This is the first in a series of posts calling attention to some of the topics covered in the recently launched Citizen Media Law Project Legal Guide. The first topic I’ll take up is choosing a business form
for your online publishing activities. There is increasing awareness that,
especially if you publish content in collaboration with others, it may
not be smart to simply leave the relationship “natural” or informal.
But this realization raises other questions: What are your options? What
are the benefits of legal formality? Will it be expensive to obtain
these benefits? Will you have to sacrifice control?

I’ve pasted an excerpt below from the legal guide that provides a brief introduction to
some of the most commonly adopted business structures and points out
some of their most salient advantages and disadvantages. This page in
the guide is just a jumping-off point for in-depth discussions on each
of the business forms that you can find in the guide. In the end, the
choice between business forms is a personal one. Our hope is that the
legal guide will help you understand the issues and make a
better-informed decision.


Whether you’re already publishing material on your website or just
getting started, the question of what business structure to operate
under is an important one. Depending on whether you work alone or in
conjunction with other content creators, you may face hard questions
about ownership of assets, management structure, payment of taxes,
splitting up of profits (if any), transfer of ownership, and
dissolution of your working relationship. Additionally, as we address
in detail in other parts of this guide, publishing material online
exposes you to the risk of liability for defamation, invasion of
privacy, copyright infringement, and other legal claims. What kind of
business structure you choose to adopt can have a significant impact on
these and other issues.

Before proceeding, a word or two of caution is in order.
There is no magic business structure that will make all legal risks and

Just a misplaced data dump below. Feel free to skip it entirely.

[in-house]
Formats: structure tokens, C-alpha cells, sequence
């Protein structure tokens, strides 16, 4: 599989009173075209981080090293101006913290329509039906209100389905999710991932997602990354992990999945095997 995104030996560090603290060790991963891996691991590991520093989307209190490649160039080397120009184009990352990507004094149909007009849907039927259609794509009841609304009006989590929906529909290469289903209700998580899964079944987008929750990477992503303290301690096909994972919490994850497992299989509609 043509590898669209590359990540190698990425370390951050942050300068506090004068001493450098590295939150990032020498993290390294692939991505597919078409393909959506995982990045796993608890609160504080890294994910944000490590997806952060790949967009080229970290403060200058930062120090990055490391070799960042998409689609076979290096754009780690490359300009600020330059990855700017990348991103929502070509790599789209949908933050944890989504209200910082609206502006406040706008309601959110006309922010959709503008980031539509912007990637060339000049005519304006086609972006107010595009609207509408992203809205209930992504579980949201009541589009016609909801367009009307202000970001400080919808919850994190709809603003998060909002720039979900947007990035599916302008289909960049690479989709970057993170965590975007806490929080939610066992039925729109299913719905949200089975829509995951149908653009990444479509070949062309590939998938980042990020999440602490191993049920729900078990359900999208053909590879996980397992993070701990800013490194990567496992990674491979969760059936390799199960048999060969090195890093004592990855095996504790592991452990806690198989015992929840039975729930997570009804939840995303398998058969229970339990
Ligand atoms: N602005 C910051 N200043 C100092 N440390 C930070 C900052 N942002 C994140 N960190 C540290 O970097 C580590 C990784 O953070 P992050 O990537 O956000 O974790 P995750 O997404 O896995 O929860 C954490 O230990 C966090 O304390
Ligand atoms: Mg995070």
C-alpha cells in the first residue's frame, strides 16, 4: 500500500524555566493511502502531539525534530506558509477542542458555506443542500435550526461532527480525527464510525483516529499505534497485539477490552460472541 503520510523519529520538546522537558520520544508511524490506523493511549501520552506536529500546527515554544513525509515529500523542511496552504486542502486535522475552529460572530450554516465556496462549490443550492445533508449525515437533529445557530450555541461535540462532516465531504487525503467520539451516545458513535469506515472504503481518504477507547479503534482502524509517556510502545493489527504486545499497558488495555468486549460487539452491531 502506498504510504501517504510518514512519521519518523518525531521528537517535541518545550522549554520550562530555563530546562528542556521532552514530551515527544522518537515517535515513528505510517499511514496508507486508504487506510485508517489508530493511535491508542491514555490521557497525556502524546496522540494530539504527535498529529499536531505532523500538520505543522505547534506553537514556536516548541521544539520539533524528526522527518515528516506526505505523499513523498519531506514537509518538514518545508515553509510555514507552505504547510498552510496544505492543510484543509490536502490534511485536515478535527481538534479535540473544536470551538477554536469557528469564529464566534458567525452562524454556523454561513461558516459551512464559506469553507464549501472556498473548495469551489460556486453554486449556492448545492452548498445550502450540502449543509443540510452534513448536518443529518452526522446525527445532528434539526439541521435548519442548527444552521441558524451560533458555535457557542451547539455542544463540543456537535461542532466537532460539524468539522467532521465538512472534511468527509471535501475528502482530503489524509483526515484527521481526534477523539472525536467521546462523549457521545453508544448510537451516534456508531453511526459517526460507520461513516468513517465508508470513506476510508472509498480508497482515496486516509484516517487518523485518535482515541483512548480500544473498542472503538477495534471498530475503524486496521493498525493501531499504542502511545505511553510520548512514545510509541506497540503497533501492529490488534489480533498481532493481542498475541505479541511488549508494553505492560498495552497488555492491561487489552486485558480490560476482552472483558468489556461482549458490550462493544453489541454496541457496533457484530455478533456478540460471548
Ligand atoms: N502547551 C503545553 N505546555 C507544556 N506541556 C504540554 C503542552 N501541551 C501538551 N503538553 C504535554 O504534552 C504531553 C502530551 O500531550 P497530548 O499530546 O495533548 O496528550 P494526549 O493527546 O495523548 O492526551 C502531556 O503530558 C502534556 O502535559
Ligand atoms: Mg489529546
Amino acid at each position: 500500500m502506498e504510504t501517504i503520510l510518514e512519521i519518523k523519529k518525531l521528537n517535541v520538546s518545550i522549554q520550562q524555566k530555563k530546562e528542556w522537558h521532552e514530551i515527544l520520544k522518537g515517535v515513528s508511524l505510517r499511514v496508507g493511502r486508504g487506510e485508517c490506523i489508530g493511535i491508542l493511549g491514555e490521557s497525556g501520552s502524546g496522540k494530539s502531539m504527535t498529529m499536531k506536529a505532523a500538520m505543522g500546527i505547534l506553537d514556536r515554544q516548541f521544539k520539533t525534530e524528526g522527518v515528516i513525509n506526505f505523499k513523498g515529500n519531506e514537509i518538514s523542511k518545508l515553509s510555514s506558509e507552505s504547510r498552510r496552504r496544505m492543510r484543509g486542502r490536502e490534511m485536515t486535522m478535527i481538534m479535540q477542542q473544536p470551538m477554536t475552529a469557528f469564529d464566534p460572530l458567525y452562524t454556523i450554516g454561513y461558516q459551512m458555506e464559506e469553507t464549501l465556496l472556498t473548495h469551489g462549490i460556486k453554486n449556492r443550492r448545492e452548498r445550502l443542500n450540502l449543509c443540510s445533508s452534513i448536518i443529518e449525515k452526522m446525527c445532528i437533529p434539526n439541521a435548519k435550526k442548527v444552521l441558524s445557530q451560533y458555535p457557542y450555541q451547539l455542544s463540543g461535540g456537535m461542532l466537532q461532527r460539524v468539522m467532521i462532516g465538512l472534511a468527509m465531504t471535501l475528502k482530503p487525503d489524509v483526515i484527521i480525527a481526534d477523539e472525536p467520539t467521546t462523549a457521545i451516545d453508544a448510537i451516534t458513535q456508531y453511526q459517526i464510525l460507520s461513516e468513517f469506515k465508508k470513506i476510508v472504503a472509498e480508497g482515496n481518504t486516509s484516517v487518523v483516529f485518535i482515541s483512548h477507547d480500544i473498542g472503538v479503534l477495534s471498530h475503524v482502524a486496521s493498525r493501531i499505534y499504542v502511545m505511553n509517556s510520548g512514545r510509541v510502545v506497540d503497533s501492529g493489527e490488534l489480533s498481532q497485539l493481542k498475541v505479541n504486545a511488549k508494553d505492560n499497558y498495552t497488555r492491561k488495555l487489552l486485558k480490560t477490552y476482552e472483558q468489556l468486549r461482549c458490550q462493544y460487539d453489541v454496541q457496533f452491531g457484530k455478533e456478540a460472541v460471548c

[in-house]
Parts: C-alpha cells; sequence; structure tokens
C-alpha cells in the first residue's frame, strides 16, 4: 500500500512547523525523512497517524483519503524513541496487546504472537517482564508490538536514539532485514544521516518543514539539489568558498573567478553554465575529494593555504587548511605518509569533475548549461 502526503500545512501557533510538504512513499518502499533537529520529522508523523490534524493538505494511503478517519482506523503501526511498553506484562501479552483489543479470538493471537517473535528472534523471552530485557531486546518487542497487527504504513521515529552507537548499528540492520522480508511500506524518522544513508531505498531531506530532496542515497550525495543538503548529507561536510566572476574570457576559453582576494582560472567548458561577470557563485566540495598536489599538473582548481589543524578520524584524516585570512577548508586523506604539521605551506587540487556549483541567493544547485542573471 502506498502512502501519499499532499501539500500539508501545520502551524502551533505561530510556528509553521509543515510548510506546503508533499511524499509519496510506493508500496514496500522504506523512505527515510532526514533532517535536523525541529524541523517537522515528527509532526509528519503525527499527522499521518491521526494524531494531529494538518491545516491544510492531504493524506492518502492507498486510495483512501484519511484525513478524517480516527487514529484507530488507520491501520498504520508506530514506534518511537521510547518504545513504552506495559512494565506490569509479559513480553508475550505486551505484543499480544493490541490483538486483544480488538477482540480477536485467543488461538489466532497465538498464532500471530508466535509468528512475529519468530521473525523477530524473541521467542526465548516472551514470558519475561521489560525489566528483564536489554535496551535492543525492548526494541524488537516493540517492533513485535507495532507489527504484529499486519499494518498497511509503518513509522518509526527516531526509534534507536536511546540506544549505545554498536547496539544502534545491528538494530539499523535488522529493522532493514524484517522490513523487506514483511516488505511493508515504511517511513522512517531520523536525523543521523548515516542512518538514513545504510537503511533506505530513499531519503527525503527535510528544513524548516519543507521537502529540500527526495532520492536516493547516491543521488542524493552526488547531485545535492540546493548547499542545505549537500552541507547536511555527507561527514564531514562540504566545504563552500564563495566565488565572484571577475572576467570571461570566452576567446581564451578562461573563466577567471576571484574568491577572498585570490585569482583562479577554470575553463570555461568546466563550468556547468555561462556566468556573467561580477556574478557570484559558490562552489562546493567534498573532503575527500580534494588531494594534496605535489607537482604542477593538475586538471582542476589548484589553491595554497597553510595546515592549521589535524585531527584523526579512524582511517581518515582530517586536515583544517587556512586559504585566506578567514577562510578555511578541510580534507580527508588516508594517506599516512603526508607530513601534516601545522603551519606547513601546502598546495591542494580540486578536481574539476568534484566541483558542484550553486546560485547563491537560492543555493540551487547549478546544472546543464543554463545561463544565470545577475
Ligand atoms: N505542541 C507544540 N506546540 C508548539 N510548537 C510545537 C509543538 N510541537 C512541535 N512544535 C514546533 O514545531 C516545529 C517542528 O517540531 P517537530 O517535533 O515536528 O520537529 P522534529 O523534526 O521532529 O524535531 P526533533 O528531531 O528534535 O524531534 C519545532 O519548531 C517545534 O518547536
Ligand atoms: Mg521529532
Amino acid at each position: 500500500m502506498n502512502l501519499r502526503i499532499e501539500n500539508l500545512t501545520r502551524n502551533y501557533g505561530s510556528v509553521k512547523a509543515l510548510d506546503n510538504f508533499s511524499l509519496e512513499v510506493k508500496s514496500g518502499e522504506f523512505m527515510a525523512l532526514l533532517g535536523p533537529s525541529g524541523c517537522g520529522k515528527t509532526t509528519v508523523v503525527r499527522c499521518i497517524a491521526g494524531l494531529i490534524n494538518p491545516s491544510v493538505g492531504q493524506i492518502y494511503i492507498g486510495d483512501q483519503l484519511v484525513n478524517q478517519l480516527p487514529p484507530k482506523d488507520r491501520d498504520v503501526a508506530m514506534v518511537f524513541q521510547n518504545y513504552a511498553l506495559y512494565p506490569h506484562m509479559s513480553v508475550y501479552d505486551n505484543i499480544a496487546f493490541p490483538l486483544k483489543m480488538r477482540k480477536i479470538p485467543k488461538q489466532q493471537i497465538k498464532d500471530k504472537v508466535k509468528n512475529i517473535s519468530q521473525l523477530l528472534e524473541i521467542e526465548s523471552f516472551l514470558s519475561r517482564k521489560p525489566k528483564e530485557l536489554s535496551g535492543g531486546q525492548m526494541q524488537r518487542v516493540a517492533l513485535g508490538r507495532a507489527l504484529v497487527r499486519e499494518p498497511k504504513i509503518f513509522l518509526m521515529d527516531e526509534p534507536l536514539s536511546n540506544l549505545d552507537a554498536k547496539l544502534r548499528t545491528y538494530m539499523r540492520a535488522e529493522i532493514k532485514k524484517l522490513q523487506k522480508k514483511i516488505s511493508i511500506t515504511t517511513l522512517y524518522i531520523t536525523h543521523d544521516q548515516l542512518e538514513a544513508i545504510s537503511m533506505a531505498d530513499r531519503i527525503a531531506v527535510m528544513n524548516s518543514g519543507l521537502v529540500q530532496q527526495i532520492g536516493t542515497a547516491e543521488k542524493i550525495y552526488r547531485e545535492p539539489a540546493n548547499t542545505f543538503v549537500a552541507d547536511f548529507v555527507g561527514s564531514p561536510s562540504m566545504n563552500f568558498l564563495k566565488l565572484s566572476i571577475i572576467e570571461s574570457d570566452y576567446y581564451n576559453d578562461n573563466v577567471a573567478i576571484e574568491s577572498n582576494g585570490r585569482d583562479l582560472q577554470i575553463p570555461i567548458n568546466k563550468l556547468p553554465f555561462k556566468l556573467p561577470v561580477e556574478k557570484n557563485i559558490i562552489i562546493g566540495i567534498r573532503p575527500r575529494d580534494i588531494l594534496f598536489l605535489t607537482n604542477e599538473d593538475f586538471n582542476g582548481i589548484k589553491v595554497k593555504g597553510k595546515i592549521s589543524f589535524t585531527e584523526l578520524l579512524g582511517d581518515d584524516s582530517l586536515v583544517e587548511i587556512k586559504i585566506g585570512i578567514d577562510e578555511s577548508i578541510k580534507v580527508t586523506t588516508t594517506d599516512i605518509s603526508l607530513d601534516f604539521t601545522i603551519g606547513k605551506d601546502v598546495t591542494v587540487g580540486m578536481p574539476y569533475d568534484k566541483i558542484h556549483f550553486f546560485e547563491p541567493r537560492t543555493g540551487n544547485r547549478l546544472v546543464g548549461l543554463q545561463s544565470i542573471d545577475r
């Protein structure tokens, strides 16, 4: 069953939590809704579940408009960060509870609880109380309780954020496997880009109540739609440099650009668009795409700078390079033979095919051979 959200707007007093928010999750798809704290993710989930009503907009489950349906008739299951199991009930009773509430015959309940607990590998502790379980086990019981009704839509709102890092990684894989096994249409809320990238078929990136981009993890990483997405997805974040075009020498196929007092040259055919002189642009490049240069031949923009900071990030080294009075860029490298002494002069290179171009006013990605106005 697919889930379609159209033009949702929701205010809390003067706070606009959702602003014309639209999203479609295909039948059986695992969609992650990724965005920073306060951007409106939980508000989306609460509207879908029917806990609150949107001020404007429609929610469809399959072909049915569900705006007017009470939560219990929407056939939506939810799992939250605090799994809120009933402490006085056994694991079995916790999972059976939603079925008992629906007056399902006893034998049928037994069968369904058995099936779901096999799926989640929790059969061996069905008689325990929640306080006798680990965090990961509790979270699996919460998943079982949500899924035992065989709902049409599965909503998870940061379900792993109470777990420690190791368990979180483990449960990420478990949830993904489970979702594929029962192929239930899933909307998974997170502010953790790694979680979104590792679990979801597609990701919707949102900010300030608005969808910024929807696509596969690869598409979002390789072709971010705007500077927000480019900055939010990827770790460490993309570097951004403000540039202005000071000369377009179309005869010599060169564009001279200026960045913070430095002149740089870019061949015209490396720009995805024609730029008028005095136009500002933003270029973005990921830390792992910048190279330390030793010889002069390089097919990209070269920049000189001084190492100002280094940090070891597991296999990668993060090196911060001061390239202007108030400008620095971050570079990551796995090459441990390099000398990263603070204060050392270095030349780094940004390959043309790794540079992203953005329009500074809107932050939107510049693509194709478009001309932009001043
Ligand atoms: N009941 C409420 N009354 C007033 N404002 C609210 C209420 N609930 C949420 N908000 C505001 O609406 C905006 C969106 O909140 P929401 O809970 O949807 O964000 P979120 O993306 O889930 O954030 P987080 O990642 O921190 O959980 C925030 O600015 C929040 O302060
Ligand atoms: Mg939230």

problems go away. Each person or group of people must make the choice
based on their goals and personal preferences. What’s more, there is a
great deal of uncertainty about how old-school business law applies to
the online publishing context, so the guidance found here should be
taken with a grain of salt.

So what are your options?

  • Sole Proprietor: You
    can carry on your online publishing activities, alone or in conjunction
    with employees, as a “sole proprietor.” This form is only
    appropriate if you contemplate being the only owner of the business.
    There are some adverse liability consequences of this choice (which
    we’ll discuss), but this form gives you direct control over management
    of your business and its assets, generally involves less up-front,
    out-of-pocket cost and hassle than the limited liability entities
    below, and is generally easier from a tax filing perspective because no separate income tax return is required.

  • Informal Group: You
    can carry on your online publishing activities in conjunction with
    others without a formal agreement or entity structure governing the
    terms of your relationship. In this case, your legal status is
    uncertain, and a court might view you and your collaborators as
    partners, as employers and employees, or as independent contractors.
    This may feel like the natural form for collaborators to adopt, and it
    is low on hassle and up-front, out-of-pocket costs, but it has
    potentially serious negative consequences in terms of liability and tax implications and can
    lead to major complications in managing and/or dissolving the
    enterprise. Under this section, we will discuss the usefulness of
    so-called “co-publishing” or “co-blogging” agreements as a mechanism
    for bringing some clarity to your group endeavor.

  • Partnership: You
    can carry on your online publishing activities in conjunction with
    others under the auspices of a formal partnership agreement. This
    choice generally only makes sense if you are carrying on your business
    for profit. There are some adverse liability consequences of this
    choice (which we’ll discuss), but this form lets you order your group